Going Back to Move Forward
Anti-aging research is a rich and varied territory right now. Researchers are finally beginning to get a handle on the actual causes of aging. With this increased scientific understanding, some researchers now believe they are on the way to figuring out how to stop it, and—eventually—how to reverse it.
University of California, Riverside biochemist Stephen Spindler reported on his research seeking caloric restriction mimetics. It is well established that restricting many mammal species to about two-thirds of what they would ordinarily eat extends their healthy lifespans. For example, calorie restricted mice live up to 50 percent longer, and experience less heart disease and cancer than those who eat as much as they want. Spindler is now screening a variety of compounds including pharmaceuticals to see if they mimic the effects of calorie restriction in mice. He presented early results that show that some compounds, like cholesterol lowering statin drugs and the immune suppressant rapamycin, do seem to increase mouse lifespans. However, Spindler added that more is not necessarily better. Mice receiving combinations of compounds are not living any longer. “I personally would caution people taking large amounts of supplements in combination to be careful,” said Spindler. The good news is that several major pharmaceutical companies are working on calorie restriction mimetics known as sirtuins. Michael Rose, a biologist at the University of California, Irvine, has been breeding long-lived fruit flies to one another for decades. Rose’s work is built on the premise that natural selection is the cause of aging.
Specifically, natural selection works to keep organisms healthy and alive until after they have reproduced. Once they’ve reproduced, natural selection no longer works to prevent the accumulation of damage that leads to aging and death. Your body is no longer needed by your germ cells once their genes have moved on to the bodies of your children.
Using artificial selection for longevity, Rose has produced fruit flies that live four times longer than normal, the human equivalent of being healthy at age 300. The Methuselah flies are more fecund and better at handling environmental stresses than are normal flies. Since fruit flies and humans share many similar genes, insights garnered from the genomics of long-lived flies are being used by Genescient LLC to develop anti-aging supplements for people. The company plans to release its first product in 2010. “In my world biological immortality is possible,” said Rose........
Top futurist, Ray Kurzweil, predicts how technology will change humanity by 2020
By Ray Kurzweil
Sunday, December 13th 2009, 1:40 AM
Ray Kurzweil's Crystal BallAs we approach the end of the first decade of the new millennium, let’s consider what life will be like a decade hence. Changes in our lives from technology are moving faster and faster. The telephone took 50 years to reach a quarter of the U.S. population. Search engines, social networks and blogs have done that in just a few years time. Consider that Facebook started as a way for Harvard students to meet each other just six years ago; it now has 350 million users and counting.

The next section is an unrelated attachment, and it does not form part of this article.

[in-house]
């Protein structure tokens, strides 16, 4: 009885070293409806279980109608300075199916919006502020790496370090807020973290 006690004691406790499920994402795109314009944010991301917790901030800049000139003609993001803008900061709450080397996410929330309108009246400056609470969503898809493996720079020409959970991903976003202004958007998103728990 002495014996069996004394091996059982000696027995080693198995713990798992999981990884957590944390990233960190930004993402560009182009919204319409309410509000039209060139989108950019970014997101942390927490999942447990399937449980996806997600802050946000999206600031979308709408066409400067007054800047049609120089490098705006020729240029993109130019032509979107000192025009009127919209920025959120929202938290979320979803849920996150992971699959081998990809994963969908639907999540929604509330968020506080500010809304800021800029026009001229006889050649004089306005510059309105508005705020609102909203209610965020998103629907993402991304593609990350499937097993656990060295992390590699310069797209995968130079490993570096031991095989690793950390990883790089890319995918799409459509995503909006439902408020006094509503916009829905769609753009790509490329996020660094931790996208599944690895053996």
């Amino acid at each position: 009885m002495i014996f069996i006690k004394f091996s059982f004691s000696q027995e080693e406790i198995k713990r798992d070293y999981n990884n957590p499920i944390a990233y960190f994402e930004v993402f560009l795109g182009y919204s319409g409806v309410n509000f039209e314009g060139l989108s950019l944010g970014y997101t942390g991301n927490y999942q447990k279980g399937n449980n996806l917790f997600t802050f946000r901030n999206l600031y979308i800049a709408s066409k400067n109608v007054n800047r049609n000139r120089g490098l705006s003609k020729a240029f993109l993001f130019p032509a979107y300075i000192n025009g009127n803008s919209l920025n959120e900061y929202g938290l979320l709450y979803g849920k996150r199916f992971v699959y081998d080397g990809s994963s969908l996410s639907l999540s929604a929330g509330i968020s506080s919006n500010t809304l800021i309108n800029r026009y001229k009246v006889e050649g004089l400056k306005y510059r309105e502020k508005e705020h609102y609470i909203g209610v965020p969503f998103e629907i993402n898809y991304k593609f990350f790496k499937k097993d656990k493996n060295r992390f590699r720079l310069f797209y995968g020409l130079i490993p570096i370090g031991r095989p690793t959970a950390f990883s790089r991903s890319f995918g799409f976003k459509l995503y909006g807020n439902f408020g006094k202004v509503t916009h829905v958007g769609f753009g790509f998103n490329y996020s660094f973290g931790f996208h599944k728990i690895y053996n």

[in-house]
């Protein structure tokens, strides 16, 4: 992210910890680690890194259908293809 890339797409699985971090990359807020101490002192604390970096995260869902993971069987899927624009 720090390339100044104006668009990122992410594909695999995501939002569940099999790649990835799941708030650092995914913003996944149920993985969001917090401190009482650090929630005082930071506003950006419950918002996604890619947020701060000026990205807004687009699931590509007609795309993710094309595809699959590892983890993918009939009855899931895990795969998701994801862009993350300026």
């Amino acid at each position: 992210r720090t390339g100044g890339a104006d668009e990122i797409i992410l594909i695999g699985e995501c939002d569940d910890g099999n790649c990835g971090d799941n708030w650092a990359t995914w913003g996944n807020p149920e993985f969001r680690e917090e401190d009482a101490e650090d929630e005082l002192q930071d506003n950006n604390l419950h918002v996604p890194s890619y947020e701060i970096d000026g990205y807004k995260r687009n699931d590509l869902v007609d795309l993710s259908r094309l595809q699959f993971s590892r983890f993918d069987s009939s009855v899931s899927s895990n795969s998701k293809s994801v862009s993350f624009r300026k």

Between now and 2020, the trend will continue, spreading cutting-edge technologies to every corner of the country and beginning to make innovations once consigned to the realm of science fiction real for millions of Americans. Specifically what can we expect? Solar power on steroids, longer lives, the chance to get rid of obesity once and for all, and portable computing devices that start becoming part of your body rather than being held in your hand.
What will drive all this accelerating change is precisely what has driven it this past half-century: the exponential growth in the power of information technology, which approximately doubles for the same cost every year. When I was an MIT undergraduate in 1965, we all shared a computer that took up half a building and cost tens of millions of dollars. The computer in my pocket today is a million times cheaper and a thousand times more powerful. That’s a billion-fold increase in the amount of computation per dollar since I was a student.
That incredible force — information technology that moves faster, then faster, then faster still — will power changes in every imaginable realm over the next decade.
Start with the basics. You’ve no doubt noticed that electronic gadgets are getting smaller and smaller; the iPod Shuffle holds 1,000 songs and weighs 0.38 ounces. Your phone is smaller than it was a few years ago and can do much more. By 2020, memory devices will be integrated into our clothing. And the very idea of a “smart phone” will begin to change. Rather than looking at a tiny screen, our glasses will beam images directly to our retinas, creating a high resolution virtual display that hovers in air.
That virtual display will be able to take over our entire visual field of view, putting us in a three-dimensional full immersion virtual reality environment. We’ll watch movies virtually and read virtual books. A lot of our personal and business meetings will take place in these 3D virtual worlds. The design of new virtual environments will be an art form. We’ll even have ways to touch one another virtually.